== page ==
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fme_684820 - LOUIS-PHILIPPE I Médaille, Roi Henri II

LOUIS-PHILIPPE I Médaille, Roi Henri II AU
50.00 €(Approx. 54.50$ | 42.50£)
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Type : Médaille, Roi Henri II
Date: (1838)
Metal : tin
Diameter : 52 mm
Orientation dies : 12 h.
Engraver CAQUÉ Armand Auguste (1795-1881)
Weight : 64,51 g.
Edge : lisse
Puncheon : sans poinçon
Coments on the condition:
Aspect légèrement poreux. Quelques marques d’usure
Catalogue references :

Obverse


Obverse legend : HENRI II - ROI DE FRANCE.
Obverse description : Buste lauré à droite de Henri II en armure, signé : CAQUE 1838.

Reverse


Reverse legend : HENRI II / 59EME ROI. / - / FILS DE FRANCOIS I.ER / - / NE 1518. / ROI 1547. / - / UNION POUR LA DEFENSE / DE LA LIBERTE GERMANIQUE 1551 / PRISE DE METZ / DE TOUL ET E VERDUN. / MARIAGE DE MARIE STUART / AVEC FRANCOIS DAUPHIN DE FRANCE / 1558. / TRAITE / DE CATEAU-CAMBRESIS / 1559. / - / MORT 1559.
Reverse description : Légende en 18 lignes.

Commentary


Intéressante médaille signée Caqué et datée 1838. Elle fait partie de la série de 73 médailles en bronze au module de 51mm gravées de 1835 à 1840 par Caqué.

Armand Auguste Caqué, né à Saintes (Charente-Inférieure) le 24 janvier 1795 et mort à Paris le 31 décembre 1881 à l'âge de 86 ans, est un sculpteur, graveur et médailleur français. Graveur officiel de l'empereur Napoléon III. Ses médailles sont signées CAQUÉ F et quelquefois sa signature est suivie de la mention "Graveur de S. M. l'Empereur".

Henri II, né le 31 mars 1519 à Saint-Germain-en-Laye et mort le 10 juillet 1559 à Paris, est roi de France de 1547 à sa mort. Deuxième fils de François Ier et de Claude de France, il devient l'héritier du trône à la mort de son frère aîné en 1536. Il reçoit alors les titres de dauphin et de duc de Bretagne.

Historical background


LOUIS-PHILIPPE I

(7/08/1830-24/02/1848)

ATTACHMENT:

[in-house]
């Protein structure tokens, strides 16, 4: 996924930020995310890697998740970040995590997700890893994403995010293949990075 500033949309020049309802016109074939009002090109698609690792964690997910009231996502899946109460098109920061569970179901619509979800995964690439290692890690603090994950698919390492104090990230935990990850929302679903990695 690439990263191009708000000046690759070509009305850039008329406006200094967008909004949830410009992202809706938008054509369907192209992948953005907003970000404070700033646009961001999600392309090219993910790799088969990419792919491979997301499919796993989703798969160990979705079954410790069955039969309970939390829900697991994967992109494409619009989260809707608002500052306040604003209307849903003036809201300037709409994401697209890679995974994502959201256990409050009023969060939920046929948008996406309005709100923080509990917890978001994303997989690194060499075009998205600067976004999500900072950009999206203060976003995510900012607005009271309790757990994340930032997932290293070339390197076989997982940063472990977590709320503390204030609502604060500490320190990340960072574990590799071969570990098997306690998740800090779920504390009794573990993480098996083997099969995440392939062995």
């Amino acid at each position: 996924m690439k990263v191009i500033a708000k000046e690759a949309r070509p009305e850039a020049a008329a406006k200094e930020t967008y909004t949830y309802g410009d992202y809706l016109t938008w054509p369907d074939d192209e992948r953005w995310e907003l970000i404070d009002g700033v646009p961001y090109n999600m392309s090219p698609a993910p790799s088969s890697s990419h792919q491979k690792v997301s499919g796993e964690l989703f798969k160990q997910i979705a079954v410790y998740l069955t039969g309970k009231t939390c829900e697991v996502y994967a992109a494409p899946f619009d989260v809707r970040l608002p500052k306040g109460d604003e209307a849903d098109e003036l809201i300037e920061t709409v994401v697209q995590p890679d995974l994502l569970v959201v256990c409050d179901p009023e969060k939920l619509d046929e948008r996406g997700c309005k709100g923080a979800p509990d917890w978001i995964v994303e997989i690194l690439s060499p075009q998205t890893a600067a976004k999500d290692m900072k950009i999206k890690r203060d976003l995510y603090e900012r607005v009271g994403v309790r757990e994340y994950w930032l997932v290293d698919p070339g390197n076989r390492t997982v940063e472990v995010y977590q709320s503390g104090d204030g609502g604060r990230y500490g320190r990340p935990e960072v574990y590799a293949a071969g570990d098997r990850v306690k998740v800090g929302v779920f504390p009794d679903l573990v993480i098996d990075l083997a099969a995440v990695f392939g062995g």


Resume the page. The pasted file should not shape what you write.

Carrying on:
Born in Paris in 1773, Louis-Philippe is the eldest son of Louis-Philippe Joseph, Duke of Orléans (Philippe-Égalité), guillotined in 1793 for corruption after having voted for the death of his cousin Louis XVI. He successively bears the titles of Duke of Valois, Chartres and Orleans from 1793. Favorable to the Revolution, like his father, he nevertheless had to take refuge in Switzerland then he traveled to Scandinavia, the United States and finally settled in England in 1801.. The Restoration allows him to find the immense possessions of his family but he remains considered as a potential rival by Louis XVIII who receives him coldly. Refugee in England during the Hundred Days, he returned to France in 1817. Greedy for gain, he gave his support to the opposition represented by the liberal party while relying on the possessing upper middle class.. The days of 1830 gave him the opportunity to come to power after having adhered to the tricolor flag and multiplied the promises. He became on July 31, 1830 lieutenant general of the kingdom then king of the French on August 7. His reign, under a liberal appearance, will become that of the bourgeoisie and business circles while the oppositions (Legitimists, Bonapartists, Republicans and Socialists) are maintained illegally.. His peace policy and his authority then earned him significant prestige with the European courts.. The banker Laffitte is Prime Minister. La Fayette is one of the architects of this "bourgeois revolution". On March 13, 1831, Casimir Périer replaced Laffitte. France intervenes in Belgium in August 1831 to counter the Dutch. The Legitimists, with the rue des Prouvaires plot, try to establish Henry V as king while his mother tries to raise the Vendée. She was arrested on December 3, 1832 in Nantes.. The cholera epidemic kills more than ten thousand people in Paris, including Casimir Périer. General Lamarque's funeral was the occasion for an attempted republican uprising, crushed in blood (see. Wretched). The French occupy Antwerp on December 23, 1832.. Fieschi's attack of July 28, 1835 against Louis-Philippe kills eighteen people including Marshal Mortier. The first Paris-Orléans railway line and the July column were inaugurated on October 24, 1837 and July 28, 1840 respectively.. The year 1840 marked a turning point in the regime, with great ministerial instability before having the Guizot ministry ("Get rich!").. Prince Louis-Napoleon Bonaparte, after a second putsch attempt, was sentenced to life imprisonment and locked up in Fort Ham from which he escaped in 1846. Napoleon's ashes are brought from Saint Helena and transferred to Les Invalides. From 1841, Louis-Philippe committed France to the path of the total conquest of Algeria, already begun under Charles X, while a major economic boom developed in Metropolitan France.. A law in 1841 limits child labor to 12 hours. The first serious railway accident took place on the Paris-Versailles line and caused 45 deaths on May 8, 1842. On July 13, the Duke of Orleans, the king's eldest son, died accidentally. On May 16, 1843, the Duke of Aumale took the smala of Abd-el-Kader who managed to escape. Bugeaud, Governor of Algeria, is made Marshal. 1843 is also the beginning of the Entente Cordiale and the visit of Queen Victoria to France. The French beat the Moroccans at Isly. Abd-el-Kader surrenders on December 23, 1847. The refusal of reforms leads to the fall of the regime during the Banquet Campaign and Louis-Philippe, dethroned on February 24, 1848, takes refuge in England after having abdicated in favor of his grandson..

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